On June 29, in June Medical Services v. Russo (JMS), the U.S. Supreme Court struck down a Louisiana law that would have left the state with only one abortion provider. From the moment the court’s fractured decision came down, commentators began speculating and debating whether it signals a shift. Had the court moved from the balancing test applied in Whole Woman’s Health v. Hellerstedt to a more deferential test, one that would focus solely on the degree of burden imposed by a challenged restriction, without inquiring into whether that restriction serves any valid state interest?
Rather than add to this debate, I’d like to focus on how some legal commentary on the right (for example, these opinion pieces by the deputy attorney general of Idaho and the solicitor general of Indiana), frame the questions they pose about the future of abortion rights jurisprudence. This framing is a key part of the strategy used by anti-abortion groups focused on radically limiting or banning abortion.
Specifically, commentary from these groups asks whether Supreme Court precedent allows states to “regulate” abortion—but this benign-sounding term is a red herring. There is no flurry of litigation over “regulation.”
Abortion is heavily regulated throughout this country, exponentially more so than comparably safe medications and medical procedures—and often more regulated than higher-risk care. For example, it recently came out during a trial in Virginia that the state had been frequently inspecting health centers that provide abortion (often at the behest of anti-abortion protesters), while it had not inspected dozens of hospitals for over a decade. The vast majority of abortion regulations go unchallenged and are in effect.
What abortion providers have challenged, on behalf of their patients, are certain particular restrictions that serve no medical purpose, other than to significantly hinder or prevent people from exercising their constitutional right to end a pregnancy. Many of these restrictions—such as facilities requirements or admitting privileges requirements—are sold to the public as “common-sense health and safety regulations,” but in fact are drafted by national organizations committed to ending abortion, such as Americans United for Life.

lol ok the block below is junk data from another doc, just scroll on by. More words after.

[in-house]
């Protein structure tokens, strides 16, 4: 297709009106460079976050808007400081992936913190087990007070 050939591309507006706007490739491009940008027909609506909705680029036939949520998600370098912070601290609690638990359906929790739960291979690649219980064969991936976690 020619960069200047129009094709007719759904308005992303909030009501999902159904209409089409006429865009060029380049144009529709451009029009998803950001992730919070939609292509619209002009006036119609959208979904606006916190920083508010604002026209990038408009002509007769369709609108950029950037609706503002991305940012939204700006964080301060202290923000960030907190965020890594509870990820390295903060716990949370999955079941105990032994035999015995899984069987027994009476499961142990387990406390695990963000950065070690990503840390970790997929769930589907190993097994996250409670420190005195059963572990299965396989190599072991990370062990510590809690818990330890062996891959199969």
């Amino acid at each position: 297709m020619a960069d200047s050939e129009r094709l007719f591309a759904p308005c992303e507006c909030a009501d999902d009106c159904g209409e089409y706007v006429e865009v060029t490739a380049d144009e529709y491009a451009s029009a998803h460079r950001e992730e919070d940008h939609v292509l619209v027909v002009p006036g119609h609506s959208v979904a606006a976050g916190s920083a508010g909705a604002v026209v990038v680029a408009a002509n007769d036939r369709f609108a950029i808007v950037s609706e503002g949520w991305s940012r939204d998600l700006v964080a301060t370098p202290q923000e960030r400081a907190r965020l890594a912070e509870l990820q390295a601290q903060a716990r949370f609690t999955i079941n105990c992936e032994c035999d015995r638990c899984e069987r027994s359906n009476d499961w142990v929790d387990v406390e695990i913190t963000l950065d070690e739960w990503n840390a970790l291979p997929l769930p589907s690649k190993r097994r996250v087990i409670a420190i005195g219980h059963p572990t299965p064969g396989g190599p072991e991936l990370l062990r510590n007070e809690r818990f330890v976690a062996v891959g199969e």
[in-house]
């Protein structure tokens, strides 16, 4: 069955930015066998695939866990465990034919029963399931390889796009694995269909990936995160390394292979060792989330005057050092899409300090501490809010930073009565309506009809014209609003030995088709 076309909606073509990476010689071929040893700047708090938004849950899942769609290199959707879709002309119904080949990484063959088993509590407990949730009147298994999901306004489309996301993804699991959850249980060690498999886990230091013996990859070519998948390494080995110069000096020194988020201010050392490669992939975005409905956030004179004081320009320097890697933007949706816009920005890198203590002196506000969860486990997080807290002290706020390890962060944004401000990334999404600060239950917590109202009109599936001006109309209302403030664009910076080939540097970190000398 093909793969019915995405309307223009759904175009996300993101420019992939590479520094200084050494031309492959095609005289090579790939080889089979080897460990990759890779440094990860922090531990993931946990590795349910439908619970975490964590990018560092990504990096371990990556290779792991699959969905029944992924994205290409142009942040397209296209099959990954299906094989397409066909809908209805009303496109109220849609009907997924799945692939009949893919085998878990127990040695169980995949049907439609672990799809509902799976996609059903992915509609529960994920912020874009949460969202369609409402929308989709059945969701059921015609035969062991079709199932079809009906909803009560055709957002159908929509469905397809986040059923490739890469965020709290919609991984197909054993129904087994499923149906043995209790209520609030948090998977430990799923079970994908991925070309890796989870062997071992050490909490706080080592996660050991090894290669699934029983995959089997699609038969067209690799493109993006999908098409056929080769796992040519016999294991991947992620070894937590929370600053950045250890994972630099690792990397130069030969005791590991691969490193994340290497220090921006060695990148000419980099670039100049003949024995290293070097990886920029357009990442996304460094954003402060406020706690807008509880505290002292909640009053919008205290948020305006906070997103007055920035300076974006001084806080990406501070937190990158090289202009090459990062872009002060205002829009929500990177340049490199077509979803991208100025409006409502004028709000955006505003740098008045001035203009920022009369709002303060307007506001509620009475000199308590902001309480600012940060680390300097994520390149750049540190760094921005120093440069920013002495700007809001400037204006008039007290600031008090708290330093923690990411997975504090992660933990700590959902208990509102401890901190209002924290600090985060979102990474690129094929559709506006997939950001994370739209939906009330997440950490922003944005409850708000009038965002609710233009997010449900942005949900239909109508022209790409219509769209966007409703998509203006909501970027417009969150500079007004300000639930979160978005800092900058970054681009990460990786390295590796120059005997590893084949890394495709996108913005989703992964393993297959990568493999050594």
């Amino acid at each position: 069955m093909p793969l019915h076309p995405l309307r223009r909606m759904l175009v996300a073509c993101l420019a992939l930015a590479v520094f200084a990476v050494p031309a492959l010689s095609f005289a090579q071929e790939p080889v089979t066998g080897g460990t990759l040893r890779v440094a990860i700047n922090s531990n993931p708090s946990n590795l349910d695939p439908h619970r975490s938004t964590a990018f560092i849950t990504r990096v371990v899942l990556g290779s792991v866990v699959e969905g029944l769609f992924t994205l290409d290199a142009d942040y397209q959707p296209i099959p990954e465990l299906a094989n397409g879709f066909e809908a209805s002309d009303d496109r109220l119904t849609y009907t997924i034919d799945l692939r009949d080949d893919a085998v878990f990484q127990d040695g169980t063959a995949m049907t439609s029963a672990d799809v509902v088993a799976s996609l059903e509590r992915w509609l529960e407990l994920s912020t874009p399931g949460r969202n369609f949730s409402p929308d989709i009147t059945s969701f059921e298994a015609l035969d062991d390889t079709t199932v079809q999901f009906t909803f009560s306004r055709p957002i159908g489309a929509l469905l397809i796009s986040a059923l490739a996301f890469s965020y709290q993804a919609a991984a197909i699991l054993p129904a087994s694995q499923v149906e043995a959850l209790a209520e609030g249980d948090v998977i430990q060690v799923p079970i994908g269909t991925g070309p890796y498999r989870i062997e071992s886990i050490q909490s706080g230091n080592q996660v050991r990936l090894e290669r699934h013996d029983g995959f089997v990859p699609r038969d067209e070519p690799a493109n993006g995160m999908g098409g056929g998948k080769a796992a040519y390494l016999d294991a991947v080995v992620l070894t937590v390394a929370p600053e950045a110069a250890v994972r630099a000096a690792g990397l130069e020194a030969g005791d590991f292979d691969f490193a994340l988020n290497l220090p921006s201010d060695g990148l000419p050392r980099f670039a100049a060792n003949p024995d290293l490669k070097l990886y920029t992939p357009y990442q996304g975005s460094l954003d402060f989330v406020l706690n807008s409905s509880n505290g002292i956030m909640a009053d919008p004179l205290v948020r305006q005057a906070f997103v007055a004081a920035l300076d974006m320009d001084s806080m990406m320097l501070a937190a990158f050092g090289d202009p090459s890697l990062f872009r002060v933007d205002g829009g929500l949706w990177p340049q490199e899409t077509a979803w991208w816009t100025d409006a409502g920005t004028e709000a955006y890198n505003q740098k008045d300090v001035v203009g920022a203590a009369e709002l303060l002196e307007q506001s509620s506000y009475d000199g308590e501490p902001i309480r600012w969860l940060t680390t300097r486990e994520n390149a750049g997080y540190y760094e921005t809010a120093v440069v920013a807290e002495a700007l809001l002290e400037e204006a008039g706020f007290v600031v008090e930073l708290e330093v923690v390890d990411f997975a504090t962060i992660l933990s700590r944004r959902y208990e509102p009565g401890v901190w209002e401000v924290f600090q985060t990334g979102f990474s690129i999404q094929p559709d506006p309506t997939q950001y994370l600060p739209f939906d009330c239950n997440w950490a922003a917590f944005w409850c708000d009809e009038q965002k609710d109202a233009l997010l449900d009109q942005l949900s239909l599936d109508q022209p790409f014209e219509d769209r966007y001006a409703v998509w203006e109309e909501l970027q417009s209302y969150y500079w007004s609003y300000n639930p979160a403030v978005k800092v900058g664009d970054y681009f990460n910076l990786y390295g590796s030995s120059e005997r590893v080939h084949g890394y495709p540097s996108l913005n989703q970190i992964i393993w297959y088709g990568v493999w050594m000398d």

Other restrictions have been on the books for decades, predating many major medical advances in abortion care (such as the FDA’s approval in 2000 of a pill that safely induces an abortion). But anti-abortion legislators prevent their removal.
For example, most states ban non-physician licensed clinicians from providing abortion care. Many of these laws were enacted more than 40 years ago following the Supreme Court’s decision in Roe v. Wade, at a time when non-physician advanced practice clinicians (APCs), such as nurse practitioners and physician assistants, did not yet exist as a standardized, widespread professional category.
These laws served to ban abortion procedures by unlicensed non-clinicians. Today, however, APCs are a major and fast-growing category of graduate-level medical professionals, providing essential front-line care in communities across the country. APCs play an outsized role in filling the gaps left by the nationwide primary-care physician shortage.
Still, outdated APC bans remain in effect in most states. That’s despite overwhelming evidence, as well as medical consensus, among experts such as the American College of Obstetricians and Gynecologists and the National Academies of Sciences, Engineering and Medicine, that trained APCs provide early abortion care just as safely as physicians.
In light of APCs’ increasingly central role providing expert care in the medical system, allowing them to provide abortion care would expand abortion access, especially for rural communities and people of color who already face systemic barriers to health care. But for anti-abortion legislators, that’s precisely the point of keeping these medically obsolete laws on the books: to hinder access.
This is what’s at stake in the seemingly-technical debate over whether states can pass and enforce restrictions without justifying them. And the stakes are enormous. If courts turn a blind eye to whether particular restrictions are justified, then bad-faith restrictions (which are already widespread) will escalate like wildfire and virtually eliminate access to abortion in much of the country. Let’s not try to pretend these laws have anything to do with keeping patients safe.
This column does not necessarily reflect the opinion of The Bureau of National Affairs, Inc. or its owners.
Planned Parenthood receives funding from Bloomberg Philanthropies, the charitable organization founded by Michael Bloomberg. Bloomberg Law is operated by entities controlled by Michael Bloomberg.
Alice Clapman is a litigator for Planned Parenthood Federation of America and its affiliates.